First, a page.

Mic. 6:3-5 3 O my people, what have I done unto thee? and wherein have I wearied thee? testify against me. 4 For I brought thee up out of the land of Egypt, and redeemed thee out of the house of servants; and I sent before thee Moses, Aaron, and Miriam. 5 O my people, remember now what Balak king of Moab consulted, and what Balaam the son of Beor answered him from Shittim unto Gilgal; that ye may know the righteousness of the LORD.
But the deliverance from Egypt was merely a picture from history of Godâ€™s true and greatest act of redemption. The ultimate show of Godâ€™s love and goodness is in His Only Begotten Son.
Jn. 3:16 For God so loved the world, that he gave his only begotten Son, that whosoever believeth in him should not perish, but have everlasting life.
Rom. 5:8 But God commendeth his love toward us, in that, while we were yet sinners, Christ died for us.
In Christ alone God has shown his love and kindness. There is no other. Outside of Christ, Godâ€™s goodness requires judgment, not blessing. We are all lawbreakers and at war with God. Godâ€™s goodness requires judgment upon his enemies. But in Christ, Godâ€™s goodness and love have been displayed to the whole world. But we who have come to Christ still experience trials, hardship, cruelty and seemingly random acts of violence. How does the scriptureâ€™s teaching of Godâ€™s goodness square with our experience, especially when we are in Christ. This brings us to the passage in Habakkuk. Godâ€™s goodness is not a conclusion at the end of a logical argument, for this would make him a creature â€“ subject to laws outside of Himself. Rather, Godâ€™s goodness is the unquestionable first premise from which the entire argument proceeds. To clarify, look again at the atheistâ€™s argument against God from the existence of evil: Good gods do not want their people to suffer. Powerful gods act to prevent suffering. There is evil and suffering. Therefore God is either not good, or not powerful. Now letâ€™s reword this from the biblical perspective. Premise 1 and 2 are undeniably true, and taught to us by God himself through His Word and Spirit.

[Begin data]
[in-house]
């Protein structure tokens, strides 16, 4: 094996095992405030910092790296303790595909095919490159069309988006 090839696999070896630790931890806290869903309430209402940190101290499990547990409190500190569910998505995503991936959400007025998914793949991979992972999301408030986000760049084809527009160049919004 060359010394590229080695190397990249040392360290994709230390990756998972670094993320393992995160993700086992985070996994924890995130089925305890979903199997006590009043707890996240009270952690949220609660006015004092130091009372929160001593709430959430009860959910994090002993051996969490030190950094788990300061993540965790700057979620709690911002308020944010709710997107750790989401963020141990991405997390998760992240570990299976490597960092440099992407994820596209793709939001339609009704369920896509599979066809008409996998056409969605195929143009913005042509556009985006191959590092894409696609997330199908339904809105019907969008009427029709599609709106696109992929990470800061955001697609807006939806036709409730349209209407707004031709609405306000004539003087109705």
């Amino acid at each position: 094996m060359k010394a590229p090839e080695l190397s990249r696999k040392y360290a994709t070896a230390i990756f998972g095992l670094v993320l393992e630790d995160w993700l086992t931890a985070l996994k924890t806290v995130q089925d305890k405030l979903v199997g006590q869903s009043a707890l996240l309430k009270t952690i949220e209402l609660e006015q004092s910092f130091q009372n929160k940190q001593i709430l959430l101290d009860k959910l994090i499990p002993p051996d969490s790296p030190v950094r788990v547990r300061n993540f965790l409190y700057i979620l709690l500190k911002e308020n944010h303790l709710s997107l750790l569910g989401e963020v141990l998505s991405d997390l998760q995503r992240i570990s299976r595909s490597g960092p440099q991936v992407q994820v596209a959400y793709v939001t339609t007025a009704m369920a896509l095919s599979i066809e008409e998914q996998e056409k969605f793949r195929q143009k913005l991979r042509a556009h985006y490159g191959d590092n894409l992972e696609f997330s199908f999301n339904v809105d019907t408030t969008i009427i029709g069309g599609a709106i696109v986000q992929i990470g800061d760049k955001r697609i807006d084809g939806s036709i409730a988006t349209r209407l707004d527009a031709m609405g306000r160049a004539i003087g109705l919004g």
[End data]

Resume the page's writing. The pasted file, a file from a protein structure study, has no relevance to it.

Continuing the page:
God is good. God is powerful. There is evil in the world. Therefore, God has a purpose and a plan that we are not privy to, but it will be good and it will indeed come to pass, for he is able to do it, being almighty God, and willing also, being our faithful father.
Rom. 8:28 28 And we know that all things work together for good to them that love God, to them who are the called according to his purpose.
For Habakkuk, Godâ€™s goodness was celebrated. Habakkuk could take joy even in the midst of the most severe difficulties, because he knew that even though he didnâ€™t see Godâ€™s purpose in the sufferings to come, God was still good, and he was still powerful. Therefore whatever God brought to pass would be good for Godâ€™s people.
Godâ€™s promises could be completely trusted, even when the way was dark. God would provide strength and joy in his own time. Habakkuk could rejoice in this, and so can we.